A: This will be my first visit, but I’ve wanted to attend it every year. I don’t have any specific expectations, so go ahead and surprise me.

Q: What do you want to get out of SeaGL?

A: I’m looking forward to seeing friends and Opensource.com writers, and I’m hoping to meet lots of new people. I’d love it if I found a few new contributors for Opensource.com.

SeaGL speaker Q&A: Nithya Ruff
October 31, 2016

Nithya gives her talk titled, “Many ways of Contributing to Open Source without Coding” on Friday afternoon.

Q: Could you introduce yourself and tell us a little about your background?

A: I run the open source office at Western Digital which is a very large storage company storing the world’s data. I first encountered Open Source in 1998 when I worked at SGI and have never looked back. Have worked in many aspects of open source from being a part of a community to product managing an open source based product to running an open source program office. I enjoy the intersection of opensource, business and community.

Q: Without tipping your hand on the actual talk, can you give us an idea of what we might expect?

A: There are 3 main takeaways from my talk for the attendee:

  1. Why open source needs other forms of contribution besides code and that they should be valued

  2. How women are contributing to open source in all aspects

  3. Opening the audience’s eyes to new careers in open source and how to get started in them

Q: Is this your first visit to SeaGL? If so, what are your expectations?

A: Yes! And I am very excited about it. I have heard wonderful things about the SeaGL community and want to experience it for myself. And when Deb Nicholson calls I listen.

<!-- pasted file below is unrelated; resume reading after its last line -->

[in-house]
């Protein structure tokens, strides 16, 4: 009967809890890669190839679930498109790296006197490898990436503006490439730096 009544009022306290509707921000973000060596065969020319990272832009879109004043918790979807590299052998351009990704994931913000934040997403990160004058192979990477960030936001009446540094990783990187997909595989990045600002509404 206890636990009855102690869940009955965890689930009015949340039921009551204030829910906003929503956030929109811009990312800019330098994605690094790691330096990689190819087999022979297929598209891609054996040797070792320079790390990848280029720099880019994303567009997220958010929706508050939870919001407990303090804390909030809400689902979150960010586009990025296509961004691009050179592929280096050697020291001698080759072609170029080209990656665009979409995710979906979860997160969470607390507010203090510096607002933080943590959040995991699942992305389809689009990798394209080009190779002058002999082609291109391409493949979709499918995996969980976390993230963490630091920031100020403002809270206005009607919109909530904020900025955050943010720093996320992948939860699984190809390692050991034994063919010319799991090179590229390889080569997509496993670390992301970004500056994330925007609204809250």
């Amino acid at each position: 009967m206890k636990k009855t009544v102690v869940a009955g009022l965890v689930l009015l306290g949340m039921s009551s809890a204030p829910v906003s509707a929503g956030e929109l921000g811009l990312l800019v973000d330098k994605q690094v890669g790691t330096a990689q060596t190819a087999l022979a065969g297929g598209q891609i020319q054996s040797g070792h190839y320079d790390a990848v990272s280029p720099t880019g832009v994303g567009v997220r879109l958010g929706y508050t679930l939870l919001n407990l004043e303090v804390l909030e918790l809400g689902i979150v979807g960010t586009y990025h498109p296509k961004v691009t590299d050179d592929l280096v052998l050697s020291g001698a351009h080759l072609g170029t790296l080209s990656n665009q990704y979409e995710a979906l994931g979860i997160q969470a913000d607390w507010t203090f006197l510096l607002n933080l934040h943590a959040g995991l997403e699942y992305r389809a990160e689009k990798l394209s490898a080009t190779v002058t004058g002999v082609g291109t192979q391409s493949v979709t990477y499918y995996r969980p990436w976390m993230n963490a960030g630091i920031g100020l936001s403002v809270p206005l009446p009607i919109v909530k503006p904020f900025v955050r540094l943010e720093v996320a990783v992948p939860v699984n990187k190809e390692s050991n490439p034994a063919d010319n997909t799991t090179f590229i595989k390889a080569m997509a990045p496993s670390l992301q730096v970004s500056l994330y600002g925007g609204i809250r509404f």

Q: What are you passionate about?

A: I am passionate about opening doors in open source to new and underrepresented people. This is why I am involved in Women of open source at the Linux Foundation and at OpenStack, as well as participating in numerous other activities and events to share how people can become more familiar and learn how to contribute to open source.

SeaGL speaker Q&A: John Dulaney
October 31, 2016

John Dulaney gives his talk titled, “Naval Gunnery Fire Control in WWI” on Friday morning.

Q: Could you please introduce yourself and tell us a little about your background?

A: My name is John Dulaney. I am a contributor to the Dreadnought Project, and have long had an interest in maritime history, and especially in World War One era naval technology. The Dreadnought Project aims to provide open access to scholarly naval research.

Q: Without tipping your hand on the actual talk, can you give us an idea of what we might expect?

A: The talk will cover the problem of hitting a tiny, moving target on the horizon from a platform that itself is moving in three dimensions using the technology available 100 years ago.

Q: Is this your first visit to SeaGL? If so, what are your expectations? If not, can you give us your impressions of the event?

A: This will be my first SEAGL. I expect it to be an interesting conference judging from what I know of the organizers.

Q: Why do you make historical research freely available?

A: I believe that our history should be available, not just gratis, but easily and freely accessible.

SeaGL speaker Q&A: VM Brasseur
October 30, 2016

VM Brasseur gives her talk titled, “Cutting Some Slack: Decoding IRC” on Friday morning.

Q: Could you please introduce yourself and tell us a little about your background?

A: I’ve been in tech for about 20 years now, more if you count the dabbling I did in uni. Like many in tech, my studies have nothing to do with computing. My first degree was interdisciplinary humanities (philosophy, English, history, math cognate) and my second is Classical Philology (Ancient Greek & Latin). My path to the industry led straight through the library to working at an ILS (integrated library system) vendor during the dotcom boom in the 90s. I’ve long since moved on to other things, but my love of libraries and their endless free access to knowledge has never waned.